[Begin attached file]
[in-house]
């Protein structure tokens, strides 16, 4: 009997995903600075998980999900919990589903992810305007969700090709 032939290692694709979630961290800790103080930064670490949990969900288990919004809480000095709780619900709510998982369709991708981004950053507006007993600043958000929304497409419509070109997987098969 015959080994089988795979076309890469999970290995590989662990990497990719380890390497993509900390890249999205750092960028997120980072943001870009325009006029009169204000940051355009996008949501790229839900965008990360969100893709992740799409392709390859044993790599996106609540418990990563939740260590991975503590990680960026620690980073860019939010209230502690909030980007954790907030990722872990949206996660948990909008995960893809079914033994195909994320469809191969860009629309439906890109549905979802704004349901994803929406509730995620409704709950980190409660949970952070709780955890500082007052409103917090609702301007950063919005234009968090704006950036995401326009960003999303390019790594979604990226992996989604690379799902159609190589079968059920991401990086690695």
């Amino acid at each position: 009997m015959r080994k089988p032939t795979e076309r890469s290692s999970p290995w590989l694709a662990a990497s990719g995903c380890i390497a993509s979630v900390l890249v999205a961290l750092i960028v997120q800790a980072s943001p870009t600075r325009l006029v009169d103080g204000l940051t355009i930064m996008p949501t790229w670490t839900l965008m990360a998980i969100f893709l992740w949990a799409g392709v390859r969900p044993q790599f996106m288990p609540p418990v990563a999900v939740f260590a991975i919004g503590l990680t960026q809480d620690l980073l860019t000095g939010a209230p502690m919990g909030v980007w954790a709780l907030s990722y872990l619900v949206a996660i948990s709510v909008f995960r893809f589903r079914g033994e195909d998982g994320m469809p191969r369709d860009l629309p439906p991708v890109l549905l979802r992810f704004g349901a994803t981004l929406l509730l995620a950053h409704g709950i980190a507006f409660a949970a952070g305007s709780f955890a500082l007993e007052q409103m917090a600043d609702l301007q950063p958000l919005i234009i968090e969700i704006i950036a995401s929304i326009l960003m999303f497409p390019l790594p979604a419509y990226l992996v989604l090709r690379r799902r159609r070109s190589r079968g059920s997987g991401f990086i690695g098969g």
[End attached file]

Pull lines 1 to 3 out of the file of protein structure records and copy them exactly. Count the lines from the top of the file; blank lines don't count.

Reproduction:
[in-house]
């Protein structure tokens, strides 16, 4: 009997995903600075998980999900919990589903992810305007969700090709 032939290692694709979630961290800790103080930064670490949990969900288990919004809480000095709780619900709510998982369709991708981004950053507006007993600043958000929304497409419509070109997987098969 015959080994089988795979076309890469999970290995590989662990990497990719380890390497993509900390890249999205750092960028997120980072943001870009325009006029009169204000940051355009996008949501790229839900965008990360969100893709992740799409392709390859044993790599996106609540418990990563939740260590991975503590990680960026620690980073860019939010209230502690909030980007954790907030990722872990949206996660948990909008995960893809079914033994195909994320469809191969860009629309439906890109549905979802704004349901994803929406509730995620409704709950980190409660949970952070709780955890500082007052409103917090609702301007950063919005234009968090704006950036995401326009960003999303390019790594979604990226992996989604690379799902159609190589079968059920991401990086690695």
């Amino acid at each position: 009997m015959r080994k089988p032939t795979e076309r890469s290692s999970p290995w590989l694709a662990a990497s990719g995903c380890i390497a993509s979630v900390l890249v999205a961290l750092i960028v997120q800790a980072s943001p870009t600075r325009l006029v009169d103080g204000l940051t355009i930064m996008p949501t790229w670490t839900l965008m990360a998980i969100f893709l992740w949990a799409g392709v390859r969900p044993q790599f996106m288990p609540p418990v990563a999900v939740f260590a991975i919004g503590l990680t960026q809480d620690l980073l860019t000095g939010a209230p502690m919990g909030v980007w954790a709780l907030s990722y872990l619900v949206a996660i948990s709510v909008f995960r893809f589903r079914g033994e195909d998982g994320m469809p191969r369709d860009l629309p439906p991708v890109l549905l979802r992810f704004g349901a994803t981004l929406l509730l995620a950053h409704g709950i980190a507006f409660a949970a952070g305007s709780f955890a500082l007993e007052q409103m917090a600043d609702l301007q950063p958000l919005i234009i968090e969700i704006i950036a995401s929304i326009l960003m999303f497409p390019l790594p979604a419509y990226l992996v989604l090709r690379r799902r159609r070109s190589r079968g059920s997987g991401f990086i690695g098969g």